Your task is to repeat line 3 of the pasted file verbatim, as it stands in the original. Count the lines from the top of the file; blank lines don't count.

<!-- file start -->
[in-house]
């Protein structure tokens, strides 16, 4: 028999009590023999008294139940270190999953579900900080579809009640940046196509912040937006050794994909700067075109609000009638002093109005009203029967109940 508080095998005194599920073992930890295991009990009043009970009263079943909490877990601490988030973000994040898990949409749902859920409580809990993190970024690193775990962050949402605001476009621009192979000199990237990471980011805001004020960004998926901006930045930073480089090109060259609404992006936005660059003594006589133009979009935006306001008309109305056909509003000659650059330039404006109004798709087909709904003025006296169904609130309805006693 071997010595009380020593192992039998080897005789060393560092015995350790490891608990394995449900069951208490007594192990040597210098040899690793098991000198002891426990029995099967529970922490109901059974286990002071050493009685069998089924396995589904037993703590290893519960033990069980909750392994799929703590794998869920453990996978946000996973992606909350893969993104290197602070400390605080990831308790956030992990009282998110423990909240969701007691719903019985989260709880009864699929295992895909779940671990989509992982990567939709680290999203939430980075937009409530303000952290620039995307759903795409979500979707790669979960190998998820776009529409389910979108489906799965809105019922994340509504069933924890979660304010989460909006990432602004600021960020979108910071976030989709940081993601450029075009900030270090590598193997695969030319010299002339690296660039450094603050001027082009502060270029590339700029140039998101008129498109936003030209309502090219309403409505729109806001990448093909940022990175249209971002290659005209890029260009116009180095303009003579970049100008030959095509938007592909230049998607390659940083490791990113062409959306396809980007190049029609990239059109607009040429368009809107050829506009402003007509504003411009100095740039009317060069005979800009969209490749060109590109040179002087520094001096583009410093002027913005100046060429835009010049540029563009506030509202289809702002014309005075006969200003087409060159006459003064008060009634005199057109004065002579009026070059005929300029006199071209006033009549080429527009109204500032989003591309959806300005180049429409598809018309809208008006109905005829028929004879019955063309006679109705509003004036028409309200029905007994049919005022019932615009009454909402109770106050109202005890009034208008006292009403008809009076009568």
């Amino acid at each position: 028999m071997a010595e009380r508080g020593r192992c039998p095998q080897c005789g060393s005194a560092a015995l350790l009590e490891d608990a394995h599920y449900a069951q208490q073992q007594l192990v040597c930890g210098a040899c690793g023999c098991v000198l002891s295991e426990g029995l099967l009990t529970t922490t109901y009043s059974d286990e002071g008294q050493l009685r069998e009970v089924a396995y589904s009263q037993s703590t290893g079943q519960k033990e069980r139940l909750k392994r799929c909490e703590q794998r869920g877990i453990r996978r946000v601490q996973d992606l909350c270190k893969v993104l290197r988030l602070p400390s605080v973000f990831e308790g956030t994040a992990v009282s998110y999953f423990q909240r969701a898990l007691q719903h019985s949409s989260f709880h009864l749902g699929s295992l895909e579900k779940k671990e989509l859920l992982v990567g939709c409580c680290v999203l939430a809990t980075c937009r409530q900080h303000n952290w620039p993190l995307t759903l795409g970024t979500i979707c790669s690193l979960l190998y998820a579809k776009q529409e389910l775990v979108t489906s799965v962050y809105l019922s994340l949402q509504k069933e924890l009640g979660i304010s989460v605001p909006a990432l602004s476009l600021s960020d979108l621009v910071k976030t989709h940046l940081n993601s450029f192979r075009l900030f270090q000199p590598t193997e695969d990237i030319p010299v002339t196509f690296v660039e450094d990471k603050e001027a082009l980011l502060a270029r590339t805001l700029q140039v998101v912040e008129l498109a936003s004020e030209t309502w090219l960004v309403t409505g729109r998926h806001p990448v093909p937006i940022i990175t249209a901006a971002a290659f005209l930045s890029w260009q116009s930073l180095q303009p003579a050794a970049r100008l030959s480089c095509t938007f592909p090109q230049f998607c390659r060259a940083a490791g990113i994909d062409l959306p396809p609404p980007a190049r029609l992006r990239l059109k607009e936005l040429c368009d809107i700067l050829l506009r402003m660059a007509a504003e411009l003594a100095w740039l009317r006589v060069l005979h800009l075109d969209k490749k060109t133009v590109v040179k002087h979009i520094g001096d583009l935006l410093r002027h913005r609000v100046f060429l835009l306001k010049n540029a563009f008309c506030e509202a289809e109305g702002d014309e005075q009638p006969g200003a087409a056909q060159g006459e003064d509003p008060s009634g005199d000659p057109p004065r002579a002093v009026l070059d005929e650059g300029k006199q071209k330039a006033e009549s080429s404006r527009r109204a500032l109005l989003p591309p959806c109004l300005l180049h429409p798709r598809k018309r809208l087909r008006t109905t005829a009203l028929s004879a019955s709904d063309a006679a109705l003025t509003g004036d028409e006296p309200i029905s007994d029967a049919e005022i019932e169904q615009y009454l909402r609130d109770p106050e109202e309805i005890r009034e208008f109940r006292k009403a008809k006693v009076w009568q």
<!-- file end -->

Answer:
């Amino acid at each position: 028999m071997a010595e009380r508080g020593r192992c039998p095998q080897c005789g060393s005194a560092a015995l350790l009590e490891d608990a394995h599920y449900a069951q208490q073992q007594l192990v040597c930890g210098a040899c690793g023999c098991v000198l002891s295991e426990g029995l099967l009990t529970t922490t109901y009043s059974d286990e002071g008294q050493l009685r069998e009970v089924a396995y589904s009263q037993s703590t290893g079943q519960k033990e069980r139940l909750k392994r799929c909490e703590q794998r869920g877990i453990r996978r946000v601490q996973d992606l909350c270190k893969v993104l290197r988030l602070p400390s605080v973000f990831e308790g956030t994040a992990v009282s998110y999953f423990q909240r969701a898990l007691q719903h019985s949409s989260f709880h009864l749902g699929s295992l895909e579900k779940k671990e989509l859920l992982v990567g939709c409580c680290v999203l939430a809990t980075c937009r409530q900080h303000n952290w620039p993190l995307t759903l795409g970024t979500i979707c790669s690193l979960l190998y998820a579809k776009q529409e389910l775990v979108t489906s799965v962050y809105l019922s994340l949402q509504k069933e924890l009640g979660i304010s989460v605001p909006a990432l602004s476009l600021s960020d979108l621009v910071k976030t989709h940046l940081n993601s450029f192979r075009l900030f270090q000199p590598t193997e695969d990237i030319p010299v002339t196509f690296v660039e450094d990471k603050e001027a082009l980011l502060a270029r590339t805001l700029q140039v998101v912040e008129l498109a936003s004020e030209t309502w090219l960004v309403t409505g729109r998926h806001p990448v093909p937006i940022i990175t249209a901006a971002a290659f005209l930045s890029w260009q116009s930073l180095q303009p003579a050794a970049r100008l030959s480089c095509t938007f592909p090109q230049f998607c390659r060259a940083a490791g990113i994909d062409l959306p396809p609404p980007a190049r029609l992006r990239l059109k607009e936005l040429c368009d809107i700067l050829l506009r402003m660059a007509a504003e411009l003594a100095w740039l009317r006589v060069l005979h800009l075109d969209k490749k060109t133009v590109v040179k002087h979009i520094g001096d583009l935006l410093r002027h913005r609000v100046f060429l835009l306001k010049n540029a563009f008309c506030e509202a289809e109305g702002d014309e005075q009638p006969g200003a087409a056909q060159g006459e003064d509003p008060s009634g005199d000659p057109p004065r002579a002093v009026l070059d005929e650059g300029k006199q071209k330039a006033e009549s080429s404006r527009r109204a500032l109005l989003p591309p959806c109004l300005l180049h429409p798709r598809k018309r809208l087909r008006t109905t005829a009203l028929s004879a019955s709904d063309a006679a109705l003025t509003g004036d028409e006296p309200i029905s007994d029967a049919e005022i019932e169904q615009y009454l909402r609130d109770p106050e109202e309805i005890r009034e208008f109940r006292k009403a008809k006693v009076w009568q």